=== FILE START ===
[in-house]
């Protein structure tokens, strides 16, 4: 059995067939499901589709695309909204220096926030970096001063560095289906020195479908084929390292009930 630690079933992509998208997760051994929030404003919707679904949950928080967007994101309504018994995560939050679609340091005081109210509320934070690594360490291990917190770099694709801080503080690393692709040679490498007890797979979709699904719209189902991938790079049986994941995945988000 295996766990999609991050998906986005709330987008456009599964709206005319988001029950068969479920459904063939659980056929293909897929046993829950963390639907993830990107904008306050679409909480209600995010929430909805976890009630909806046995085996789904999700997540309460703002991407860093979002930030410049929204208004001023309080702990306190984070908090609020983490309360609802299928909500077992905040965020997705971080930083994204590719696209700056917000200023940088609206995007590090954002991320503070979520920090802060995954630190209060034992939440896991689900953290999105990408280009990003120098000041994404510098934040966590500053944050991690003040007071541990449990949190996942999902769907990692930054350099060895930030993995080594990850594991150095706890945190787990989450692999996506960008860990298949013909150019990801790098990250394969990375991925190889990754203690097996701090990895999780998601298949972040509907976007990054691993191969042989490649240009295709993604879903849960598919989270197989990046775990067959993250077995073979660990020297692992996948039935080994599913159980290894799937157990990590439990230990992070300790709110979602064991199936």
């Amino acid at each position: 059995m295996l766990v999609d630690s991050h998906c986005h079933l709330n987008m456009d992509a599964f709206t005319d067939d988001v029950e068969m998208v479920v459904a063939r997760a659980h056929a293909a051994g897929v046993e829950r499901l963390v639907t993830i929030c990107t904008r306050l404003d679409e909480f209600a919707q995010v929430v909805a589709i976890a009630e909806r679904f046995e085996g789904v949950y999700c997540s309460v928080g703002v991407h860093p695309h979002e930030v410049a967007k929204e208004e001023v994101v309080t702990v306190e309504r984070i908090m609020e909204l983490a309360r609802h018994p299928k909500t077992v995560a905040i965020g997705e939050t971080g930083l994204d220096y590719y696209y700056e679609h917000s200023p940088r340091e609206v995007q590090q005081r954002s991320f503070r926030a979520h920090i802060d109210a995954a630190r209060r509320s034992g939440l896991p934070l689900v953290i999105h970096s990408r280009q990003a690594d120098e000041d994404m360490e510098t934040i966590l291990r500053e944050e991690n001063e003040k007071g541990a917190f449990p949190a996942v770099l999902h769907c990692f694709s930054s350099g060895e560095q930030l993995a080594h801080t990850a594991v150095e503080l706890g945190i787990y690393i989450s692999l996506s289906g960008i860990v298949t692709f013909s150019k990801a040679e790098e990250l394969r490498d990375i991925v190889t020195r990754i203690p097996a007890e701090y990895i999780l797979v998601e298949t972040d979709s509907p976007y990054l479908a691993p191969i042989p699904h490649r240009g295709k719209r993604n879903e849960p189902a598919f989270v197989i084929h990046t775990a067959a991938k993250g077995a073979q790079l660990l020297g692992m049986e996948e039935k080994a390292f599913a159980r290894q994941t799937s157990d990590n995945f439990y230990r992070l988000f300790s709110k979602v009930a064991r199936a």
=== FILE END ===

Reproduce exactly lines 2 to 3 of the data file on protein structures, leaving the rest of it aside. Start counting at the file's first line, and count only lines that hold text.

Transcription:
């Protein structure tokens, strides 16, 4: 059995067939499901589709695309909204220096926030970096001063560095289906020195479908084929390292009930 630690079933992509998208997760051994929030404003919707679904949950928080967007994101309504018994995560939050679609340091005081109210509320934070690594360490291990917190770099694709801080503080690393692709040679490498007890797979979709699904719209189902991938790079049986994941995945988000 295996766990999609991050998906986005709330987008456009599964709206005319988001029950068969479920459904063939659980056929293909897929046993829950963390639907993830990107904008306050679409909480209600995010929430909805976890009630909806046995085996789904999700997540309460703002991407860093979002930030410049929204208004001023309080702990306190984070908090609020983490309360609802299928909500077992905040965020997705971080930083994204590719696209700056917000200023940088609206995007590090954002991320503070979520920090802060995954630190209060034992939440896991689900953290999105990408280009990003120098000041994404510098934040966590500053944050991690003040007071541990449990949190996942999902769907990692930054350099060895930030993995080594990850594991150095706890945190787990989450692999996506960008860990298949013909150019990801790098990250394969990375991925190889990754203690097996701090990895999780998601298949972040509907976007990054691993191969042989490649240009295709993604879903849960598919989270197989990046775990067959993250077995073979660990020297692992996948039935080994599913159980290894799937157990990590439990230990992070300790709110979602064991199936």
């Amino acid at each position: 059995m295996l766990v999609d630690s991050h998906c986005h079933l709330n987008m456009d992509a599964f709206t005319d067939d988001v029950e068969m998208v479920v459904a063939r997760a659980h056929a293909a051994g897929v046993e829950r499901l963390v639907t993830i929030c990107t904008r306050l404003d679409e909480f209600a919707q995010v929430v909805a589709i976890a009630e909806r679904f046995e085996g789904v949950y999700c997540s309460v928080g703002v991407h860093p695309h979002e930030v410049a967007k929204e208004e001023v994101v309080t702990v306190e309504r984070i908090m609020e909204l983490a309360r609802h018994p299928k909500t077992v995560a905040i965020g997705e939050t971080g930083l994204d220096y590719y696209y700056e679609h917000s200023p940088r340091e609206v995007q590090q005081r954002s991320f503070r926030a979520h920090i802060d109210a995954a630190r209060r509320s034992g939440l896991p934070l689900v953290i999105h970096s990408r280009q990003a690594d120098e000041d994404m360490e510098t934040i966590l291990r500053e944050e991690n001063e003040k007071g541990a917190f449990p949190a996942v770099l999902h769907c990692f694709s930054s350099g060895e560095q930030l993995a080594h801080t990850a594991v150095e503080l706890g945190i787990y690393i989450s692999l996506s289906g960008i860990v298949t692709f013909s150019k990801a040679e790098e990250l394969r490498d990375i991925v190889t020195r990754i203690p097996a007890e701090y990895i999780l797979v998601e298949t972040d979709s509907p976007y990054l479908a691993p191969i042989p699904h490649r240009g295709k719209r993604n879903e849960p189902a598919f989270v197989i084929h990046t775990a067959a991938k993250g077995a073979q790079l660990l020297g692992m049986e996948e039935k080994a390292f599913a159980r290894q994941t799937s157990d990590n995945f439990y230990r992070l988000f300790s709110k979602v009930a064991r199936a």